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50 years later....
January 2014 marks the 50th anniversary of the U.S. Surgeon General’s first comprehensive report on the dangers of tobacco. That landmark document signaled the start of the nation's public health campaign against tobacco and its health consequences.
After five decades of anti-tobacco efforts, it’s fair to ask “How far have we come?”
“We’re fifty years down the line,” says Alan Woodward, M.D., chairman of Tobacco Free Mass, “and still these products are the number one cause of preventable death and chronic illness in this country.”
The effort continues, and that’s the subject of Smoking, Tobacco and Health, the latest edition of Physician Focus with the Massachusetts Medical Society.
Dr. Woodward, also a member of the Massachusetts Public Health Council, and Douglas Ziedonis, M.D., M.P.H., Professor and Chair of the Department of Psychiatry at the University of Massachusetts Medical School and UMass Memorial Health Care in Worcester, are the guests on the first episode of Physician Focus for 2014, examining the impact tobacco has had since the Surgeon General's first report in 1964.
Their discussion looks at the effects of tobacco use on personal and public health, what can be done to further reduce the use of cigarettes and other tobacco products, the challenges of new tobacco products, and ways for people to quit smoking. Hosting this edition is Hopkinton resident James Kenealy, M.D., a physician with ENT Associates in Framingham.
The physicians agree that we’ve made progress, severely cutting the smoking rates of both adults and youth. But nearly one in five Americans still smokes, and cigarette smoking is responsible for about one in five deaths in the U.S. every year, totaling more than 440,000 deaths. The problem is particularly acute with young people. Every day, more than 1,000 youth under 18 become daily cigarette smokers, and among high-school seniors, one out of four is a regular cigarette smoker. Ninety percent of smokers start before they’re 18 years of age, and 99 percent start before 26 – ages when the adolescent brain is much more susceptible to addiction.
As a result, current anti-tobacco efforts focus on the young, with such efforts as a move to make all colleges in the state smoke-free. “It’s time we redouble our efforts,” Dr. Woodward notes, “and try to prevent another generation from becoming tobacco and nicotine addicted.”
The dangers of tobacco use remain clear and convincing, says Dr. Ziedonis. The biggest health impact is on the heart, but smoking is also linked to many other conditions, such as emphysema, bronchitis, cancer, and diabetes. Such information has almost become common knowledge.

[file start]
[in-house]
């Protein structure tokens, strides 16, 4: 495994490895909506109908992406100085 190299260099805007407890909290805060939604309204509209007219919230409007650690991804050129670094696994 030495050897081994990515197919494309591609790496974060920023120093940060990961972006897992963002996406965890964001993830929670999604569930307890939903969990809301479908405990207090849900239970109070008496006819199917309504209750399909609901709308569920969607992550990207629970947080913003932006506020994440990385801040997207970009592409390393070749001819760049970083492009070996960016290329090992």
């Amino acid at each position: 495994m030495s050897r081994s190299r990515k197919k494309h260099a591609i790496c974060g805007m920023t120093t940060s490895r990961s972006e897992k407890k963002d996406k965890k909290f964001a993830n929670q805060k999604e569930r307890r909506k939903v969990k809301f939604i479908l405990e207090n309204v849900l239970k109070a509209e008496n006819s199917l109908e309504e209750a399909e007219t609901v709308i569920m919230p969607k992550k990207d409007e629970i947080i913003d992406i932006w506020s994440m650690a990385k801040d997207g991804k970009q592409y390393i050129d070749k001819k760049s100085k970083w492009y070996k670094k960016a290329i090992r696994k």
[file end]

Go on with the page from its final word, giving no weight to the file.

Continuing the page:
But the addictive effects are perhaps less well known. Dr. Ziedonis, an addiction specialist, views tobacco first as an addiction. “Nicotine affects the brain in certain areas,” he says, “and is clearly an addictive substance delivered in a very dangerous format with tobacco. You’re breathing it in, getting all the toxins and carcinogens.” And that’s a lot of harmful stuff: Cigarette smoke is estimated to contain some 700 different toxins and carcinogens, as well as additives put in by the cigarette manufacturers.
Cigarettes, however, are just one of the targets of physicians and public health officials. Smokeless tobacco and new products such as flavored cigars and electronic cigarettes are posing new challenges.
The physicians remain optimistic about anti-tobacco efforts. They point to the many successful actions already taken to curb tobacco – no smoking laws and regulations for public and private venues, higher tobacco taxes, and the various aids available to help people quit. Recent developments include cities and towns raising the age limit to buy tobacco products and local health boards prohibiting sales of products in health facilities such as pharmacies.
And though today’s target group may be youth, the physicians have not lost sight of others. “Even if you’re in your ‘60s or 70s’ and you quit,” Dr. Ziedonis says, “you’ll be able to lengthen your life and improve your health.”
“Fifty years ago we identified the problem,” he says, “but didn’t identify solutions. Since the Surgeon General’s report, we have developed a lot of treatments. Seven medications are now available, and there are a variety of ways people can quit. It’s never too late.”
Please join us in January for a reminder about the nation’s number one cause of preventable death and chronic disease – and how you can help people stop – or never start – smoking and using tobacco.
Caption: From left, James Kenealy, M.D., Douglas Ziedonis, M.D., M.P.H., Alan Woodward, M.D.